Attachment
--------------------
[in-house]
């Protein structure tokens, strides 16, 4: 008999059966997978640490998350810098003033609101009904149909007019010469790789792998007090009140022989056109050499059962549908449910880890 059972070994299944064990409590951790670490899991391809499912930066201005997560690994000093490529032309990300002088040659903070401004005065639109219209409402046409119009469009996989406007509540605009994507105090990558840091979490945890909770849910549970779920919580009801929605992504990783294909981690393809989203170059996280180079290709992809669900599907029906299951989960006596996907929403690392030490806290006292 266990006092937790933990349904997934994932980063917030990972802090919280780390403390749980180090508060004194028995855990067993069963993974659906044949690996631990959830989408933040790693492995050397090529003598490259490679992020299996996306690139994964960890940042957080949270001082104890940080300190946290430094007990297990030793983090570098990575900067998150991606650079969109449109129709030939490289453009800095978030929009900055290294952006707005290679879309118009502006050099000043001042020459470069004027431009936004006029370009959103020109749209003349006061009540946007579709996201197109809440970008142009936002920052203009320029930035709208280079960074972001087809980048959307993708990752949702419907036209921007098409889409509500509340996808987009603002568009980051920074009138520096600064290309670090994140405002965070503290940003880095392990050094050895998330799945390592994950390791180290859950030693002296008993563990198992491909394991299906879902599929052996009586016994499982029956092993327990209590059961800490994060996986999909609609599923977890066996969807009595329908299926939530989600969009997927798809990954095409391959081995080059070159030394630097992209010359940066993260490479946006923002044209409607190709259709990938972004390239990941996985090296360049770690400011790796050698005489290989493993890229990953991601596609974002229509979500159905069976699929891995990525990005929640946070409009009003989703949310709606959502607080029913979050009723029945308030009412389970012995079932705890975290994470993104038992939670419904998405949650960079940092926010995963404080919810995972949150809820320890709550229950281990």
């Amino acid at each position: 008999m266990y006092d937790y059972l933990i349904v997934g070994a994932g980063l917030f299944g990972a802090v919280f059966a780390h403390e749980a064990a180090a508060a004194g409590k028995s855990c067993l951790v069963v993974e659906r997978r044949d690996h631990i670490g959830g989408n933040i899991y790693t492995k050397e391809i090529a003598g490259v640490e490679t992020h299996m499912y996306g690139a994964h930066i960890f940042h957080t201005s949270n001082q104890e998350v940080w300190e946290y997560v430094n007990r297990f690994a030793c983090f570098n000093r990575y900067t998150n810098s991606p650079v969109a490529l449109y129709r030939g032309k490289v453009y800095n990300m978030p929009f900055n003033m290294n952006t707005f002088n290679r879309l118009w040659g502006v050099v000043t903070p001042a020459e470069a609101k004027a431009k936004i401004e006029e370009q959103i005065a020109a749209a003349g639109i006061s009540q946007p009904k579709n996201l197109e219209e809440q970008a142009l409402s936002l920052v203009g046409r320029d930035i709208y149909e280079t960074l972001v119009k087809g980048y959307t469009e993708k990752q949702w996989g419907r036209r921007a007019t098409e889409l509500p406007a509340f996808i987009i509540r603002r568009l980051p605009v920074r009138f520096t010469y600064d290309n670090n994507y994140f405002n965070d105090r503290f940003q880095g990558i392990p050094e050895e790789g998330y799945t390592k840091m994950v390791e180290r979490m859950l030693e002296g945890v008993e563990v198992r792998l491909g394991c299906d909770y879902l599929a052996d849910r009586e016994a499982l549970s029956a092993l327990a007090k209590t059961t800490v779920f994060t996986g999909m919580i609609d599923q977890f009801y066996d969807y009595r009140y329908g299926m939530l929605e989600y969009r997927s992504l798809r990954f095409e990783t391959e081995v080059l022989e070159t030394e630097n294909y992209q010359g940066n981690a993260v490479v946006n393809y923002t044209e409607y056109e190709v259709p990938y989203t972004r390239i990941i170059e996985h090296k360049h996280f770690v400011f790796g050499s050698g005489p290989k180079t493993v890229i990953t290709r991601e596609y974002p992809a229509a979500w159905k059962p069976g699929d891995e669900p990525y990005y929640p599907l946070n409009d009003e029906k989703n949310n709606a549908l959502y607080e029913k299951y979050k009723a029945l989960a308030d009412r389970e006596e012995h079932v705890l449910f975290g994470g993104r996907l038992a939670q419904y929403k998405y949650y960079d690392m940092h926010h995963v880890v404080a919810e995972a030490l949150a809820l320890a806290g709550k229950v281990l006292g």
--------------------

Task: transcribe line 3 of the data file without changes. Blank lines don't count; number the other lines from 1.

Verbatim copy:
């Amino acid at each position: 008999m266990y006092d937790y059972l933990i349904v997934g070994a994932g980063l917030f299944g990972a802090v919280f059966a780390h403390e749980a064990a180090a508060a004194g409590k028995s855990c067993l951790v069963v993974e659906r997978r044949d690996h631990i670490g959830g989408n933040i899991y790693t492995k050397e391809i090529a003598g490259v640490e490679t992020h299996m499912y996306g690139a994964h930066i960890f940042h957080t201005s949270n001082q104890e998350v940080w300190e946290y997560v430094n007990r297990f690994a030793c983090f570098n000093r990575y900067t998150n810098s991606p650079v969109a490529l449109y129709r030939g032309k490289v453009y800095n990300m978030p929009f900055n003033m290294n952006t707005f002088n290679r879309l118009w040659g502006v050099v000043t903070p001042a020459e470069a609101k004027a431009k936004i401004e006029e370009q959103i005065a020109a749209a003349g639109i006061s009540q946007p009904k579709n996201l197109e219209e809440q970008a142009l409402s936002l920052v203009g046409r320029d930035i709208y149909e280079t960074l972001v119009k087809g980048y959307t469009e993708k990752q949702w996989g419907r036209r921007a007019t098409e889409l509500p406007a509340f996808i987009i509540r603002r568009l980051p605009v920074r009138f520096t010469y600064d290309n670090n994507y994140f405002n965070d105090r503290f940003q880095g990558i392990p050094e050895e790789g998330y799945t390592k840091m994950v390791e180290r979490m859950l030693e002296g945890v008993e563990v198992r792998l491909g394991c299906d909770y879902l599929a052996d849910r009586e016994a499982l549970s029956a092993l327990a007090k209590t059961t800490v779920f994060t996986g999909m919580i609609d599923q977890f009801y066996d969807y009595r009140y329908g299926m939530l929605e989600y969009r997927s992504l798809r990954f095409e990783t391959e081995v080059l022989e070159t030394e630097n294909y992209q010359g940066n981690a993260v490479v946006n393809y923002t044209e409607y056109e190709v259709p990938y989203t972004r390239i990941i170059e996985h090296k360049h996280f770690v400011f790796g050499s050698g005489p290989k180079t493993v890229i990953t290709r991601e596609y974002p992809a229509a979500w159905k059962p069976g699929d891995e669900p990525y990005y929640p599907l946070n409009d009003e029906k989703n949310n709606a549908l959502y607080e029913k299951y979050k009723a029945l989960a308030d009412r389970e006596e012995h079932v705890l449910f975290g994470g993104r996907l038992a939670q419904y929403k998405y949650y960079d690392m940092h926010h995963v880890v404080a919810e995972a030490l949150a809820l320890a806290g709550k229950v281990l006292g």